Sufism so͞oˈfĭzəm [key], an umbrella term for the ascetic and mystical movements within Islam. While Sufism is said to have incorporated elements of Christian monasticism, gnosticism, and Indian mysticism, its origins are traced to forms of devotion and groups of penitents (zuhhad) in the formative period of Islam. The early pious figures, later appropriated by Sufism, include Ali, Hasan al-Basri (d. 801), and Rabia al-Adawiyya, a woman from Basra (Iraq) who rejected worship motivated by the desire for heavenly reward or the fear of punishment and insisted on the love of God as the sole valid form of adoration. The word Sufi first appears in the 8th cent., probably in connection with the coarse wool that many ascetics wore.

Two central Sufi concepts are tawakkul, the total reliance on God, and dhikr, the perpetual remembrance of God. Al-Muhasibi (d. 857) and his disciple Junayd (d. 910) are representative early figures. The introduction of gnostic elements (marifa) into Sufism is often attributed to Dhu-n-Nun al-Misri (d. 859). Sufism nonetheless faced growing opposition from orthodox clerics. The scholastic and ecstatic paths further diverged with the concept of fana, the dissolution into the divine, advocated by al-Bistami (d. 874), and used by Hallaj in the declaration of his unity with God, which eventually led to his execution in 922. Islamic orthodoxy and Sufism were not irreconcilable, as attested by the attempt by al-Ghazali (d. 1111) to infuse conformist Muslim religious life with mysticism.

The evolution of Sufism in the post-Ghazali period was influenced by Ibn al-Arabi and Ibn al-Farid. Their theoretical contributions led to the development within Sufism of a complex system of initiation and progression toward the Divine and set the stage for the emergence of organized Sufi orders. This phase of literary Sufism was also characterized by the prominence of Persian works, notably those of Shihab ad-Din Suhrawardi (d. 1191), Farid ad-Din Attar, and Jalal ad-Din Rumi, and the subsequent development of Persian, Turkish, and Urdu mystic poetry. Important Sufi figures elsewhere in the Islamic world include Muin ad-Din Chishti in India and Baha ad-Din Naqshband (d. 1390) in central Asia.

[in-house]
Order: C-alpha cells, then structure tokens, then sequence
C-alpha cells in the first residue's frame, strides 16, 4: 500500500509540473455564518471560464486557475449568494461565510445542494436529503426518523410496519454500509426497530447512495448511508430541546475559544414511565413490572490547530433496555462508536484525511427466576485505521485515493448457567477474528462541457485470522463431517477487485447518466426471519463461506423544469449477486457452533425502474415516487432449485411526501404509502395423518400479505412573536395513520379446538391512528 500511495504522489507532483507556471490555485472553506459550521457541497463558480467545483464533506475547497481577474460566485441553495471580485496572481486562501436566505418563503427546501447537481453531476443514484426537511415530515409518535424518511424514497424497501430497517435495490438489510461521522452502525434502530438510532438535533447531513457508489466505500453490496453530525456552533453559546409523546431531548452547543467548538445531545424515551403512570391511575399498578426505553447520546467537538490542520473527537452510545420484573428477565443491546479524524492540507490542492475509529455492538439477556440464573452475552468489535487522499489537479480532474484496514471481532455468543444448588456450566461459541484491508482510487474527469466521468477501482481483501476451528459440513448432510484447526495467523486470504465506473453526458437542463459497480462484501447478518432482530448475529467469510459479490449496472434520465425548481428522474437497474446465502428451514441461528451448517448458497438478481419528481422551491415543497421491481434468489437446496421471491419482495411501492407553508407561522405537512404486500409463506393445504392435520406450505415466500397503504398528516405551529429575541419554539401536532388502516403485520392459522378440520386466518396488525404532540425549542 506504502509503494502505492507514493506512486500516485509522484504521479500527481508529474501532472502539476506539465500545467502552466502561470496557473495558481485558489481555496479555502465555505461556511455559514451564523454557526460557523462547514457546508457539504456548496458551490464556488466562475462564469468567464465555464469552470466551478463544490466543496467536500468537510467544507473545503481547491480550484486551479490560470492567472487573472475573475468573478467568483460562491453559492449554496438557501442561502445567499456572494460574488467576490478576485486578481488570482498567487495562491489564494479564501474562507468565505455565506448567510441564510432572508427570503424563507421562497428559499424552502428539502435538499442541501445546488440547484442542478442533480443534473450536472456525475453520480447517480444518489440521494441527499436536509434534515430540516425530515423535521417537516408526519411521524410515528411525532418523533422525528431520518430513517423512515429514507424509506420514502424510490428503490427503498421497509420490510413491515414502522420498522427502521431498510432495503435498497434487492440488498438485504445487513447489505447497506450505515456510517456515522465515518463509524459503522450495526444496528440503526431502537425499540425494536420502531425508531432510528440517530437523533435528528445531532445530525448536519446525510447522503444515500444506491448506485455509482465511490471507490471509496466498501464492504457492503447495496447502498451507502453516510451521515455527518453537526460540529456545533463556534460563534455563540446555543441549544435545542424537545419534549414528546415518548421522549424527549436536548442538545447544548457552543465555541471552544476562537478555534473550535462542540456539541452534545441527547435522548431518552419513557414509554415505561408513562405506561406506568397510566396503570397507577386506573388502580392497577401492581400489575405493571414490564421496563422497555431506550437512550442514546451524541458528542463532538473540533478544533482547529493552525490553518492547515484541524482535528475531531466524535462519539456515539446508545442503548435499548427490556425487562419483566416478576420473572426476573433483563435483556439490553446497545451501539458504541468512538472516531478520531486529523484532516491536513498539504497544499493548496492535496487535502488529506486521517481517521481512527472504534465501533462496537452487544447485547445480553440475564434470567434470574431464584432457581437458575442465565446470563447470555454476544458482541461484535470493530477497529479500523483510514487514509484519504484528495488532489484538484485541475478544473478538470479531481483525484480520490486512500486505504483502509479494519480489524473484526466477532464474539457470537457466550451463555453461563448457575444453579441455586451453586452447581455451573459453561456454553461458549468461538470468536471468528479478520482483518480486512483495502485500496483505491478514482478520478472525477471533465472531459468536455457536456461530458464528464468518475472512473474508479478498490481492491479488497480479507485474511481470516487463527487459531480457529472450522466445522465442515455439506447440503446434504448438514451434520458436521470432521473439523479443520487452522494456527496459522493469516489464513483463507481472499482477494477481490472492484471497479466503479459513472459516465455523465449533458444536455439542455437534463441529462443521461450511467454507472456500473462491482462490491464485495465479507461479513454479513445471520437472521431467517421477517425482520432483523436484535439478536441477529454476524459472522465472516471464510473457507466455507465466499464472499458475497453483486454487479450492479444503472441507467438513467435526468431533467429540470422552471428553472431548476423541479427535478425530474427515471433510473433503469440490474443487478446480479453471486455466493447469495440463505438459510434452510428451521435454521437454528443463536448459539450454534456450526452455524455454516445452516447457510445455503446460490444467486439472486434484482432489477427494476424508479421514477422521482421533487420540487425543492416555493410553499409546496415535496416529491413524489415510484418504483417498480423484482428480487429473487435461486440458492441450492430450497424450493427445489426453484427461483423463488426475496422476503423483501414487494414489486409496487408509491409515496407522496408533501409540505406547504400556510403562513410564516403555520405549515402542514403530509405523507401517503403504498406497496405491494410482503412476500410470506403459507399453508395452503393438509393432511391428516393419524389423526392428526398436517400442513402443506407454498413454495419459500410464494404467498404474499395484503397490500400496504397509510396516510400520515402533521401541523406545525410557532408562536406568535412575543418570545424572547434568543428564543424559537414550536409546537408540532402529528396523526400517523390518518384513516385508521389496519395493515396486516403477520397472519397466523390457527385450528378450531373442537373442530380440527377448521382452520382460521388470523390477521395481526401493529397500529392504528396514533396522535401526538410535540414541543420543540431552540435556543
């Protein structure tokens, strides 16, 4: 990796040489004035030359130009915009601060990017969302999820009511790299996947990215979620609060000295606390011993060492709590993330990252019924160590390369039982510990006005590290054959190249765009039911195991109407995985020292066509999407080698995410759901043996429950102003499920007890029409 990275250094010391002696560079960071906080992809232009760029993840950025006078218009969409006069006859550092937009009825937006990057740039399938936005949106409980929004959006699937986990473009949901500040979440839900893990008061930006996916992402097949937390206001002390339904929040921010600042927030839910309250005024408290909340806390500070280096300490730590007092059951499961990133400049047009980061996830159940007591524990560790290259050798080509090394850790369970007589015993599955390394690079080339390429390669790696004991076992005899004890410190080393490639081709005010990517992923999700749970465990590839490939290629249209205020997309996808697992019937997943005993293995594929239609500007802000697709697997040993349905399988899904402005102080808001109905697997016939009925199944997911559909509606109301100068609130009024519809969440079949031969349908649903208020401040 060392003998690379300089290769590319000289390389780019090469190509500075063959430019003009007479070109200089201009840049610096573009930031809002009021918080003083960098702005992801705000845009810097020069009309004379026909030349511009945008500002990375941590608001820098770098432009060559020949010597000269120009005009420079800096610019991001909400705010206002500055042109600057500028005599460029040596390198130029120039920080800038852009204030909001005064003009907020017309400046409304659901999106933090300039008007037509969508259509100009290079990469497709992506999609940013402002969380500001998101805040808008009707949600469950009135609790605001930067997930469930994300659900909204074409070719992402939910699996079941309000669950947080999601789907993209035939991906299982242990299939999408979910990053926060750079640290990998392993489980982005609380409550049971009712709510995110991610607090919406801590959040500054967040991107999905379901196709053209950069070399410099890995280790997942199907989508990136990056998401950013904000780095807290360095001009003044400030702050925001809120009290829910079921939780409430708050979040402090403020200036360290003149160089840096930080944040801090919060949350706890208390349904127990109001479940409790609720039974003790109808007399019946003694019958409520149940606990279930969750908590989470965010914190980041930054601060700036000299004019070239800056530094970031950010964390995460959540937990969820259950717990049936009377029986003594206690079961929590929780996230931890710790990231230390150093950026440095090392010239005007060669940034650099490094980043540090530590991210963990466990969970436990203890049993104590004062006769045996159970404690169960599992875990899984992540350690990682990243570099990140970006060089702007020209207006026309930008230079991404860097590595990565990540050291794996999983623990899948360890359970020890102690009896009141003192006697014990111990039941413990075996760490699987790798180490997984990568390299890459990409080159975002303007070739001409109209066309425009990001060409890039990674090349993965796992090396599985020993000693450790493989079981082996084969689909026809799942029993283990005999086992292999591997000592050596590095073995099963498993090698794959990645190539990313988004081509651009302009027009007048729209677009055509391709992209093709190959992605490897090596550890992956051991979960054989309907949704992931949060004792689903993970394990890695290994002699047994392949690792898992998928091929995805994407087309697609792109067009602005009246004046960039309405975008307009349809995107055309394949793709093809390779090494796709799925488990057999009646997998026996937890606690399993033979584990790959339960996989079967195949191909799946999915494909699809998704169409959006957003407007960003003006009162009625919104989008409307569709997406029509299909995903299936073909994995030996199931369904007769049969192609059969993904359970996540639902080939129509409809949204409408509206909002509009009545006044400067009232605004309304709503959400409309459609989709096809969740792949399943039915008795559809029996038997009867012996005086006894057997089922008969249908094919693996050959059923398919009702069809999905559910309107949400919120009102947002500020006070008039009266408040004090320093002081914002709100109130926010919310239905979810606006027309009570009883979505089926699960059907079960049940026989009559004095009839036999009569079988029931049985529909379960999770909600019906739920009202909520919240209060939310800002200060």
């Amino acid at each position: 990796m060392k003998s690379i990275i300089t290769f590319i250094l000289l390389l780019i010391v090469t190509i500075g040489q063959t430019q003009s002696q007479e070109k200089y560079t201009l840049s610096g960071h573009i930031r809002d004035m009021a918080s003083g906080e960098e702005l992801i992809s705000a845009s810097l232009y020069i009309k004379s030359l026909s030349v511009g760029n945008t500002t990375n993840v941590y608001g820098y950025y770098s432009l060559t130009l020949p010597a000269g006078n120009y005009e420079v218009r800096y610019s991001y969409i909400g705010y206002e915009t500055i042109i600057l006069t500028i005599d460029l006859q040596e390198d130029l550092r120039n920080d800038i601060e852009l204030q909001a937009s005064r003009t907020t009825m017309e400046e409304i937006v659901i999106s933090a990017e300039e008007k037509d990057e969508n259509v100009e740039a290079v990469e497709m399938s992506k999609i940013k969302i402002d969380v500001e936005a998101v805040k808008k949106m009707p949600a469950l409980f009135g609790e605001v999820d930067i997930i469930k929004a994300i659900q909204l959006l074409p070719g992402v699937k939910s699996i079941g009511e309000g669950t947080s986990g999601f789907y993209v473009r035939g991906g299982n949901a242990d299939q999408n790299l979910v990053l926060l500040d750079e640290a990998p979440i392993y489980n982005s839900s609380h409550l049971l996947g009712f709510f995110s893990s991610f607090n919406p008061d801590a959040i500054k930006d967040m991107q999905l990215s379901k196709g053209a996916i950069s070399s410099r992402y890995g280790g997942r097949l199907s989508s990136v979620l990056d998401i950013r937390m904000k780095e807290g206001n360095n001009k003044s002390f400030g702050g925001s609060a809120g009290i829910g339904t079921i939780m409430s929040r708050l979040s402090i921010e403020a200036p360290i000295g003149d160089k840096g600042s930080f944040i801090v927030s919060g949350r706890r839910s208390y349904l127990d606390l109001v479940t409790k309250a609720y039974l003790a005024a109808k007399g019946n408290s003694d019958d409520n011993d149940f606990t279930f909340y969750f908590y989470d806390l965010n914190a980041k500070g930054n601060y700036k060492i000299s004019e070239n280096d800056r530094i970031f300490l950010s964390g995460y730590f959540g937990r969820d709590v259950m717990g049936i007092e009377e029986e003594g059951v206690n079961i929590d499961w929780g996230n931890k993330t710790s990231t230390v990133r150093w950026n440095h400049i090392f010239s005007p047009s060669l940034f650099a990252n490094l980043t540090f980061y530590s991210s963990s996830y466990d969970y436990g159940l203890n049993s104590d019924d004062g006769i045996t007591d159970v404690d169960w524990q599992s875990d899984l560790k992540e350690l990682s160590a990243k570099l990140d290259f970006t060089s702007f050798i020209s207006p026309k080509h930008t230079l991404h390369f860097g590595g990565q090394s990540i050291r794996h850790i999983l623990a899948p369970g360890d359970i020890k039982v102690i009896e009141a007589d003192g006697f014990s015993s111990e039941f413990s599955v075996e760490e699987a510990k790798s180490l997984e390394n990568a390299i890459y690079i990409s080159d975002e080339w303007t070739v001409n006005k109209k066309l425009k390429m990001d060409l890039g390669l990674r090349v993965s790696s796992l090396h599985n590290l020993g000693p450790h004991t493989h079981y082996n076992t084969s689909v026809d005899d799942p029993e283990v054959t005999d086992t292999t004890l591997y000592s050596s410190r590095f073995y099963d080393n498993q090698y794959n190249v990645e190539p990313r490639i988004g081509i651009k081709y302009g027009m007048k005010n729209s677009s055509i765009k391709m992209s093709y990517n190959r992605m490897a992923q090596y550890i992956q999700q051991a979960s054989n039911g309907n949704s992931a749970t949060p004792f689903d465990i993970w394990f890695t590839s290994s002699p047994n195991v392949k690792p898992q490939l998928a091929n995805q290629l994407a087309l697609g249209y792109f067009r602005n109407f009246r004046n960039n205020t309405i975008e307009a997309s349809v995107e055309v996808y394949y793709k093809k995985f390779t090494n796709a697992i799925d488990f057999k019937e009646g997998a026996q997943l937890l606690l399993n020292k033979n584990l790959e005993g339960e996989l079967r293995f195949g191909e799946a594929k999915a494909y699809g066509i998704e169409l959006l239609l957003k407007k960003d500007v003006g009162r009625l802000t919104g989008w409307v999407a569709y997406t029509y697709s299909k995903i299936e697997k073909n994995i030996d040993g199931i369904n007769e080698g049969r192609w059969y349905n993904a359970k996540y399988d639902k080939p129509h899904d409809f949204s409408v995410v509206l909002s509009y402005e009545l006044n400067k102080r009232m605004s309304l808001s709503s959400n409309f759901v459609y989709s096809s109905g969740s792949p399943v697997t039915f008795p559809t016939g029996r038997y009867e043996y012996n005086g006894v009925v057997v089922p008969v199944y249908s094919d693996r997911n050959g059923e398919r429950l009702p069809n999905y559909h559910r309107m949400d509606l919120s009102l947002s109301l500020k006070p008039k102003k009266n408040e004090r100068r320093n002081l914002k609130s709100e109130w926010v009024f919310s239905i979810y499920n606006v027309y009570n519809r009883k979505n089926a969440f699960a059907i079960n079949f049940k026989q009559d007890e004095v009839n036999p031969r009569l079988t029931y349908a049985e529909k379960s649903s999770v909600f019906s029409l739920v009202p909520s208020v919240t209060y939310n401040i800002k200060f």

Sufi orders, which assimilated aspects of native religious traditions more readily than more dogmatic versions of Islam, played a major role in the expansion of Islam into sub-Saharan Africa and central, S, and SE Asia. The oldest extant order with attested historicity is probably the Qadiriyya, founded by Abd al-Qadir al-Jilani (d. 1166) in Baghdad. Other important orders include the Ahmadiyya (notably in Egypt), Naqshbandiyya (Central Asia), Nimatullahiyya (Iran), Rifaiyya (Egypt, SW Asia), Shadhiliyya (N Africa, Arabia), Suhrawardiyya and Chishtiyya (S and central Asia), and Tijaniyya (N and W Africa).

The work of Idries Shah was instrumental in introducing Sufism to the West; see his The Sufis (1964) and The Way of the Sufi (1968). Although Sufism has made significant contributions to the spread of Islam and the development of various aspects of Islamic civilization (e.g., literature and calligraphy), many conservative Muslims disagree with many popular Sufi practices, particularly saint worship, the visiting of tombs, and the incorporation of non-Islamic customs. Consequently, in recent centuries Sufism has been a target for Islamic conservative and reformist movements. In more recent years, Sufis and Sufi shrines have been subjected to terrorist attacks by Islamist fundamentalist groups such as Al Qaeda and the Islamic State.

See A. J. Arberry, Sufism (1970); L. Lewin, ed., The Diffusion of Sufi Ideas in the West (1972); A. Schimmel, Mystical Dimensions of Islam (1975) and As through a Veil (1982).

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